Whangarei mayor Stan Semenoff is calling on all political parties to endorse a two-tier drinking age in a bid to reduce drinking by teenagers.
Several street brawls in Whangarei have involved drinking teenagers.
One resulted in at least four arrests when a street fight later spilled over into the city hospital's carpark while two young men were treated for injuries caused by bottles.
Mr Semenoff is suggesting 18-year-olds could still drink in bars and clubs where they are supervised by bar staff but be unable to buy alcohol at liquor outlets.
He believes the "vast majority" of people know politicians made a big mistake when they lowered the drinking age to 18, especially when supermarkets and liquor wholesalers heavily discounted prices.
"Allowing teenagers to buy unlimited quantities of cheap alcohol has done nothing for society but it's doing great harm to teens," he says.
Police had told him there was a marked difference in behaviour between 18-year-olds and 20-year-olds "and any parent will tell you there is an enormous difference between 16 and 18".
Allowing 18-year-olds to buy cheap beer and alco-pop drinks by the dozen is putting a lot of alcohol into the hands of 16-year-olds and younger, Mr Semenoff says, while home drinking by teens contributes to street disorder and violence.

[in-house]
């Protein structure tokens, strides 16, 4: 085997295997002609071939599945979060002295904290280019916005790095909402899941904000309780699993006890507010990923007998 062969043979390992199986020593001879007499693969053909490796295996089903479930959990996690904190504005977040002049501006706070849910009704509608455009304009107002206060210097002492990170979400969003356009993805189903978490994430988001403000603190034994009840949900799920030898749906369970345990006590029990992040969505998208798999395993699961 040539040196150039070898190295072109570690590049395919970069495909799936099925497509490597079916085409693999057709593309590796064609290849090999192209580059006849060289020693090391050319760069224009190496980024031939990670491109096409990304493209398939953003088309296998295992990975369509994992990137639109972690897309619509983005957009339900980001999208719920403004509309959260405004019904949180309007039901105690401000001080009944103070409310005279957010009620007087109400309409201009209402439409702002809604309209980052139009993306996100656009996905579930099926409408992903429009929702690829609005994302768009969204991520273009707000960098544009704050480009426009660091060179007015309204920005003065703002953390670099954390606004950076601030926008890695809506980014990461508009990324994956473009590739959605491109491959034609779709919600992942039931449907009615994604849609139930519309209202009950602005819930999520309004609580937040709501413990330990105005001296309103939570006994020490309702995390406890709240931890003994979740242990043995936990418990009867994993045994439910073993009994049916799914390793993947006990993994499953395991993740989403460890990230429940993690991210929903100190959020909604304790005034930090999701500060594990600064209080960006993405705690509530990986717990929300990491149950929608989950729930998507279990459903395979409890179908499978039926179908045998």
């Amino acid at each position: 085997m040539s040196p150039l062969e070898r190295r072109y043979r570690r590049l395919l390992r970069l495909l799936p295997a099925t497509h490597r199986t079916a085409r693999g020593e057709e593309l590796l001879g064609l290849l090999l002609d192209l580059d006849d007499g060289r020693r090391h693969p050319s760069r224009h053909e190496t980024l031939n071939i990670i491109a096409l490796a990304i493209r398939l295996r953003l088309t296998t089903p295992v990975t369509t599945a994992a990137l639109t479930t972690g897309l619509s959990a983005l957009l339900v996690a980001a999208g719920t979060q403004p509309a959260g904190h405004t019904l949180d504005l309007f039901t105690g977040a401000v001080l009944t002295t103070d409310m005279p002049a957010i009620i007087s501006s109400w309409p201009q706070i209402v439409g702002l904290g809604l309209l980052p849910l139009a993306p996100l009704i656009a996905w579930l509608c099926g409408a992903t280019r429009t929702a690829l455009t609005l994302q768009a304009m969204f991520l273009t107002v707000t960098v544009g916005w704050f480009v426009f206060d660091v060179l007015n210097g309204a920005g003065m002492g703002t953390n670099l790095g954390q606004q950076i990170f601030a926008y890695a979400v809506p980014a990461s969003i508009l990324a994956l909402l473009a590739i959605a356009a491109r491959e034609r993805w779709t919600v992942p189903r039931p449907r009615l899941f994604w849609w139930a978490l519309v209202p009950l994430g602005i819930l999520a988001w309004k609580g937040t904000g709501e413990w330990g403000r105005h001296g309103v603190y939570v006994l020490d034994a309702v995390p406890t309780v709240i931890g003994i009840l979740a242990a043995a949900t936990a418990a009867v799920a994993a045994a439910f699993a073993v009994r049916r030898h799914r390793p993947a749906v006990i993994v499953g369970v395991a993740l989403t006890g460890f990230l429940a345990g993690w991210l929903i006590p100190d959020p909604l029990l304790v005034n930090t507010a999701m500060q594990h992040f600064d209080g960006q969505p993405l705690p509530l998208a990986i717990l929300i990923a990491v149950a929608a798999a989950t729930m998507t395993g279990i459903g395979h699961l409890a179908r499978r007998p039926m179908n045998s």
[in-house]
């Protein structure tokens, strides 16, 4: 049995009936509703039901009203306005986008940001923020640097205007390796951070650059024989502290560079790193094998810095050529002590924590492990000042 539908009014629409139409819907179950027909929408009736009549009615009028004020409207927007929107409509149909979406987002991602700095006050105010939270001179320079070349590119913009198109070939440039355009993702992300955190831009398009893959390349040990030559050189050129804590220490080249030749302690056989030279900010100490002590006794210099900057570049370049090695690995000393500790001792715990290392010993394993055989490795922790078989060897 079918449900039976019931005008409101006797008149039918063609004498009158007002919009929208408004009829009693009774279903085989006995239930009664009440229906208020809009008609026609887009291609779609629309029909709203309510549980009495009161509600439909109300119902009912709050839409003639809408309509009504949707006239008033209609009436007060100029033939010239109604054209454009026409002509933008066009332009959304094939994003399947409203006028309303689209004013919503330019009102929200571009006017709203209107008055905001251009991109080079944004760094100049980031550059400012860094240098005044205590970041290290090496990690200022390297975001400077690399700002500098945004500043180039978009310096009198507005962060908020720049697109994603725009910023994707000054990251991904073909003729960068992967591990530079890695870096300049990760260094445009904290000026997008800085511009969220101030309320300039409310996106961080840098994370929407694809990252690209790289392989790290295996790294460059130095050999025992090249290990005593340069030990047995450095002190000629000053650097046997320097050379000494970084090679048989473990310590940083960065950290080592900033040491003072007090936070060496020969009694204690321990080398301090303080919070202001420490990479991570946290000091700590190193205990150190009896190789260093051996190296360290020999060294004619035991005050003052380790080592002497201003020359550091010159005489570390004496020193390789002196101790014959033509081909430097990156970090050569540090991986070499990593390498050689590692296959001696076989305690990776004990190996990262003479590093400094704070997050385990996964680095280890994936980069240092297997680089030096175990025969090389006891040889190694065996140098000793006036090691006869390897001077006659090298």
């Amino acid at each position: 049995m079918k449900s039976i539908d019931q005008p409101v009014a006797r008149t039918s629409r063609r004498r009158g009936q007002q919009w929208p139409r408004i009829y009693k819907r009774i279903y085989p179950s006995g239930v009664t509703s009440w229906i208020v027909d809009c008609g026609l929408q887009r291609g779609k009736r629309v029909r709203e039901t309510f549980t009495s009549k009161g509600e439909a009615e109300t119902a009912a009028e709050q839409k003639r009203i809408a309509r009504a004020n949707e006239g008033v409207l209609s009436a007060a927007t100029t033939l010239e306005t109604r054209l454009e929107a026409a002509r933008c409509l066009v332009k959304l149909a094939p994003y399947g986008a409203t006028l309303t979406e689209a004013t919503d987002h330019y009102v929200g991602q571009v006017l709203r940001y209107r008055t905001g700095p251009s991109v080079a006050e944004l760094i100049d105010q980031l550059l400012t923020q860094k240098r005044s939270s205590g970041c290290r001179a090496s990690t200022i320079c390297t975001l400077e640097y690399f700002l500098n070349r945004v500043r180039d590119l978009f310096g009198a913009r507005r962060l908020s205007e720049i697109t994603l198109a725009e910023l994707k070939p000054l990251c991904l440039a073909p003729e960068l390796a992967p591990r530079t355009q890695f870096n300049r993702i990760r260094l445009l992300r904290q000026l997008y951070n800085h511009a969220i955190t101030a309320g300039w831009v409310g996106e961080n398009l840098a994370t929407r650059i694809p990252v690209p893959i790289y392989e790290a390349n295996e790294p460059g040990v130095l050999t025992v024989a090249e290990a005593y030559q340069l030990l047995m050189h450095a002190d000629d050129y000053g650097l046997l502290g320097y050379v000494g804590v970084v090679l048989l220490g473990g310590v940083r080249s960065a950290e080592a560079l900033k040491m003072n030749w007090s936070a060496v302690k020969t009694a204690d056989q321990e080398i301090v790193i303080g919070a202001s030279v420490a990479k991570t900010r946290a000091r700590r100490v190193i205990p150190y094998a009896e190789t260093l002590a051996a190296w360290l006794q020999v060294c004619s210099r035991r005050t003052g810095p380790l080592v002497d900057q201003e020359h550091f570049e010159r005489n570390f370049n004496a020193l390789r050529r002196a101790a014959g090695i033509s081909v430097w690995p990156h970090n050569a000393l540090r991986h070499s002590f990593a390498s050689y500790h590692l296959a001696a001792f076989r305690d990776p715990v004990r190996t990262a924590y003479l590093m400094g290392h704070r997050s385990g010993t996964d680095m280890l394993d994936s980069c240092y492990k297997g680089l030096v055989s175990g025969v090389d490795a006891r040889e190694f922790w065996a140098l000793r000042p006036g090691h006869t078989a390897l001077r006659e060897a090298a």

Mr Semenoff has already proposed a 2 am one-way-door policy for central Whangarei bars and nightclubs, and is investigating the introduction of a bylaw to close inner-city carparks at 3 am.
He says the moves are an effort to "return civilisation to the streets".
Police say there is a major problem with young people drinking at home and then going into town to hang around carparks.
Bar owners say young people drink in carparks rather than pay bar prices.
Mr Semenoff has discussed his proposal to raise the off-licence age to 20 with Whangarei-Kaipara police area commander Inspector Paul Dimery.
Mr Dimery supports the idea of a change, believing it could help reduce the problems resulting from home drinking.
Mr Semenoff said he appreciated no politician wanted to risk losing the 18-year-old vote but the issue could no longer be avoided.
"Parliament found it simple enough to ban party pills, and now it can do even more for youth health and safety by banning bulk alcohol sales to under 20s."
Whangarei mayor Stan Semenoff suggests a two-tier drinking age
* 18 for drinking in bars and clubs
* 20 for buying alcohol from liquor stores and supermarkets